Harvested: Salsify seed (for the Seed Exchange), mizuna seed, peppermint, lemon verbena, kohlrabi, brocoflour, cabbage, globe artichokes, fava beens, first bush beans, peas, chard, shallots, leeks, strawberries, eggs.

    Preserved: Made Crunchy’s Vanilla Amaretto Strawberry jam for Christmas presents. Yummy! My first go at water bath canning……most satisfying to hear all the lids go pop. If raspberries get to be cheap enough I might try the Raspberry White Chocolate jam too. The limoncello is also ready to be bottled for Christmas presents, I’m just a bit stuck for suitable bottles.

    Waste not/want not: Still making vegetable stock out of the gone to seed leeks and stray bits and pieces. Used some in a beef stew last night and it was good. Managed to get several Christmas presents secondhand, and a number are going to be homemade so that has helped the budget.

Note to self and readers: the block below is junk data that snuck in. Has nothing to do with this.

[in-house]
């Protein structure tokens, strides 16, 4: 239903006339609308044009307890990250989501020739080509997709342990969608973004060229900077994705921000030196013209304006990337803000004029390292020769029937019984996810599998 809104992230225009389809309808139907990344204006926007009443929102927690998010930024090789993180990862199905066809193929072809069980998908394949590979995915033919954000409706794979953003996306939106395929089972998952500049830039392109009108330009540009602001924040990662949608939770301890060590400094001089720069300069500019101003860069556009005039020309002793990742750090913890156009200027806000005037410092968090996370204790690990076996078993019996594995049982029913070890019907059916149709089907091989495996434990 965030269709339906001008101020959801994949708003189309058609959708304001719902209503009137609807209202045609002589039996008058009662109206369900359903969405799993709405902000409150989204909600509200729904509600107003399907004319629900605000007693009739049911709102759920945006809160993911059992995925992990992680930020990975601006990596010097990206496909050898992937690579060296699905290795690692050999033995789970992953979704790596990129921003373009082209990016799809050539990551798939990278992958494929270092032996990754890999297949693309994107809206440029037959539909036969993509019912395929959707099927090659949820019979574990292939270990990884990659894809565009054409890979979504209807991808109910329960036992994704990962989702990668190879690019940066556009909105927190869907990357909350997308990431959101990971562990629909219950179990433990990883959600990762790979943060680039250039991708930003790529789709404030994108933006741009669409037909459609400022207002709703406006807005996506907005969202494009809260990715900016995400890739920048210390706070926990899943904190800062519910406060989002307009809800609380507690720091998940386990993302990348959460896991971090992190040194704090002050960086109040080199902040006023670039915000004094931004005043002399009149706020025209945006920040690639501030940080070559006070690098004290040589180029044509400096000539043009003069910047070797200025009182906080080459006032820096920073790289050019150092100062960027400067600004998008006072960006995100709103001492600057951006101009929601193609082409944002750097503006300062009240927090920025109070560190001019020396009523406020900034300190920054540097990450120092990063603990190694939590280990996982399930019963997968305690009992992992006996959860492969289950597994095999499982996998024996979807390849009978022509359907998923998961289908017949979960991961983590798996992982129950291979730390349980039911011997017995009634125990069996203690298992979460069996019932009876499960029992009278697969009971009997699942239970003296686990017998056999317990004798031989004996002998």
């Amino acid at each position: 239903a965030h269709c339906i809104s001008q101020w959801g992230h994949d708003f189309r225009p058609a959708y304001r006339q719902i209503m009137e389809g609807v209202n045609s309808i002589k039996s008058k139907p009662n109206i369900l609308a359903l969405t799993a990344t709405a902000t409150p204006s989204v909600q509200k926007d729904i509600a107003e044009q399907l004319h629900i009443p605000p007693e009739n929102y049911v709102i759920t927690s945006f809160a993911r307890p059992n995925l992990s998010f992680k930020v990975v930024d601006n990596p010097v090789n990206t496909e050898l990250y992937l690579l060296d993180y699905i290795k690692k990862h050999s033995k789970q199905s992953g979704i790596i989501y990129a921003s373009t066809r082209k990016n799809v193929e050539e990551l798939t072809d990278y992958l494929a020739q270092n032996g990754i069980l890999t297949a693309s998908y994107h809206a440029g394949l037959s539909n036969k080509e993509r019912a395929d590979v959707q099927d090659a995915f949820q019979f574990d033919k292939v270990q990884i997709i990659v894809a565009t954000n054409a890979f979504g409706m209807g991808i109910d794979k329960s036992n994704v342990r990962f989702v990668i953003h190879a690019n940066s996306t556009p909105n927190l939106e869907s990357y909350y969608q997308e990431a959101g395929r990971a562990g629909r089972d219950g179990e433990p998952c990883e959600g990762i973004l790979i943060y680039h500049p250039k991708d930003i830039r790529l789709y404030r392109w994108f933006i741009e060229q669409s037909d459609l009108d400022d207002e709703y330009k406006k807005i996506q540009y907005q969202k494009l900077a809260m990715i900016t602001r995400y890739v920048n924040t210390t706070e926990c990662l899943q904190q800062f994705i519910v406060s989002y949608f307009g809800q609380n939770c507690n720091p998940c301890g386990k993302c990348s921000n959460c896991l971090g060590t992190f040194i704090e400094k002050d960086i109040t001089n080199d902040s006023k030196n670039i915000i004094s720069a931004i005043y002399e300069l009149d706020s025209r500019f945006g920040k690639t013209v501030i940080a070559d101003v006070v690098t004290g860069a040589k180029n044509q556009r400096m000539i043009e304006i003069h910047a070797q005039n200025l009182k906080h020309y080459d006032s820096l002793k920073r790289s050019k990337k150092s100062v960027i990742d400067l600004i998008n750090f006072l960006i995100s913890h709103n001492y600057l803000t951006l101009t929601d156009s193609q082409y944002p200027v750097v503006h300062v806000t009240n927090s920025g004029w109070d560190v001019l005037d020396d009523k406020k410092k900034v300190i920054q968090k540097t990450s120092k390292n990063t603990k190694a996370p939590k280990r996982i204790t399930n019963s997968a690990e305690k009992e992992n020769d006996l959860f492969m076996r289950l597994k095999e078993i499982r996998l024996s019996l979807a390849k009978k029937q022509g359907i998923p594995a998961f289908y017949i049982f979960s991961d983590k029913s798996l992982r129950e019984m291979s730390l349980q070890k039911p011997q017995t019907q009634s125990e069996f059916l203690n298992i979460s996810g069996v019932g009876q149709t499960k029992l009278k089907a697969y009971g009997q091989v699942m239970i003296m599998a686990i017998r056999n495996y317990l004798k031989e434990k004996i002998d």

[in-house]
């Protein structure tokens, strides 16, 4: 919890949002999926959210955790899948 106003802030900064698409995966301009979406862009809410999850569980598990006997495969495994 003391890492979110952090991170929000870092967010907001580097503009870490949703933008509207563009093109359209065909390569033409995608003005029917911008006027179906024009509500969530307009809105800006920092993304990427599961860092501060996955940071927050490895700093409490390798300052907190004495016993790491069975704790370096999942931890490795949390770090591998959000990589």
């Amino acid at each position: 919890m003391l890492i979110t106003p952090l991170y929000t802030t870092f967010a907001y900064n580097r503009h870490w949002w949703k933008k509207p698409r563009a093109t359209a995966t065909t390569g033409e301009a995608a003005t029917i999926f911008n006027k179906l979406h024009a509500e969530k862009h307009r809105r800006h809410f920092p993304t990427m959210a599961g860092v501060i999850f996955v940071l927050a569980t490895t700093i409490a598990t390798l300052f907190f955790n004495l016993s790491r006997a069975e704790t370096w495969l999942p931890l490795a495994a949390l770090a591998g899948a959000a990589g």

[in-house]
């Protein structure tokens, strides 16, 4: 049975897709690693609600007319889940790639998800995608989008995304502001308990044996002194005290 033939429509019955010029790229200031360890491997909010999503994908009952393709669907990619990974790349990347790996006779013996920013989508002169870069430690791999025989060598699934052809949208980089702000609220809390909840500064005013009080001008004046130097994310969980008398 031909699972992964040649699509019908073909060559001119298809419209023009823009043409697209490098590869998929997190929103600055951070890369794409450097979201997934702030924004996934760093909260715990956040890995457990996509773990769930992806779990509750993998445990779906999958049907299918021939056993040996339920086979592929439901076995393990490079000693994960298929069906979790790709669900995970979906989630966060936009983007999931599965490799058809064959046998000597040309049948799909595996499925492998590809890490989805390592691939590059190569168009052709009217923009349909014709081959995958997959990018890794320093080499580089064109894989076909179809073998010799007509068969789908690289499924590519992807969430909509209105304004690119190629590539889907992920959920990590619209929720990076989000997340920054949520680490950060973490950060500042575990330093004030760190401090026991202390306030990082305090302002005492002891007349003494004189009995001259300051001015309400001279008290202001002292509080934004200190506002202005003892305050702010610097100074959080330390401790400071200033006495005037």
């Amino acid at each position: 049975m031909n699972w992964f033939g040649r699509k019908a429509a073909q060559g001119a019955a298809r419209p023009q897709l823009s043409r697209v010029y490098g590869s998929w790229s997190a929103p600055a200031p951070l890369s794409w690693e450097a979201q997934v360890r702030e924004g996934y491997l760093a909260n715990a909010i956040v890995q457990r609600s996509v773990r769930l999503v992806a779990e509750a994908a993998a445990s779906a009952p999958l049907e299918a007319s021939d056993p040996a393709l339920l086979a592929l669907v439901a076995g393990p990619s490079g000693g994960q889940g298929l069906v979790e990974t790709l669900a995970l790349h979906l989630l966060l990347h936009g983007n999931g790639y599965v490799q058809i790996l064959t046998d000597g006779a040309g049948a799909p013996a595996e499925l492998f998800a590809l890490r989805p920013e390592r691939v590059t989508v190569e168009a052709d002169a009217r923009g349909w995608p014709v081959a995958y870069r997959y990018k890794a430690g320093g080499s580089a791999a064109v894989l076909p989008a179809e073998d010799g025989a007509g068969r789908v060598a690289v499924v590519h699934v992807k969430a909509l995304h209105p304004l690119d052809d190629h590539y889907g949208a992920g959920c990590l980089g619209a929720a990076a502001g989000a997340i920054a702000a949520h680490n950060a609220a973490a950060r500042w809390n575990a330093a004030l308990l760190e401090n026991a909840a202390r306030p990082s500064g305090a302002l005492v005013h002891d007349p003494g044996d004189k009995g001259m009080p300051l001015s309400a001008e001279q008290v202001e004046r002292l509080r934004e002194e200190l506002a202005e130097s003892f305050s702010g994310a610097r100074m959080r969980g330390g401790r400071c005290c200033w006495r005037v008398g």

Also managed to get my hands on a second hand preserving pan (canning kettle). New ones only come in the gourmet foody price range here and I can’t afford the $300+ they charge for them. Can’t find a jar rack anywhere though, they’re only being sold as package deals with the aforementioned $300 pans. Might have to get some wire and make my own.
    Donated some food to the foodbank Christmas appeal.
    Stocked up on sugar since it is on special and needed for the preserving season.

    Gave up on getting a room mate for the spare room and moved the ever expanding jar collection and preserving equipment in there. Also going to move the computer in there so I have somewhere to study where I can shut the door and not have to listen to the teenager’s thrash metal ;)